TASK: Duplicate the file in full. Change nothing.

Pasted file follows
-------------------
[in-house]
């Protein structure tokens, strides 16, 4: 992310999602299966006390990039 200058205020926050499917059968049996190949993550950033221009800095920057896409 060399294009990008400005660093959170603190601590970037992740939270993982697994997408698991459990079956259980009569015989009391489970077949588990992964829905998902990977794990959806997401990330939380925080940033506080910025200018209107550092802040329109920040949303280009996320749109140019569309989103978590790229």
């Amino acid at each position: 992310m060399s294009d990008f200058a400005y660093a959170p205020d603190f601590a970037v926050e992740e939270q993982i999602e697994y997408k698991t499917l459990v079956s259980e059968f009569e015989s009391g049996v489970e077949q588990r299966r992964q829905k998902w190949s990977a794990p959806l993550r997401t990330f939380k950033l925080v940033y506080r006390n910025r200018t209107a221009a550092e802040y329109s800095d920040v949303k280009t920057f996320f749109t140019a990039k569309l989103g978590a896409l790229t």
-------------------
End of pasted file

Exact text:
[in-house]
């Protein structure tokens, strides 16, 4: 992310999602299966006390990039 200058205020926050499917059968049996190949993550950033221009800095920057896409 060399294009990008400005660093959170603190601590970037992740939270993982697994997408698991459990079956259980009569015989009391489970077949588990992964829905998902990977794990959806997401990330939380925080940033506080910025200018209107550092802040329109920040949303280009996320749109140019569309989103978590790229």
């Amino acid at each position: 992310m060399s294009d990008f200058a400005y660093a959170p205020d603190f601590a970037v926050e992740e939270q993982i999602e697994y997408k698991t499917l459990v079956s259980e059968f009569e015989s009391g049996v489970e077949q588990r299966r992964q829905k998902w190949s990977a794990p959806l993550r997401t990330f939380k950033l925080v940033y506080r006390n910025r200018t209107a221009a550092e802040y329109s800095d920040v949303k280009t920057f996320f749109t140019a990039k569309l989103g978590a896409l790229t």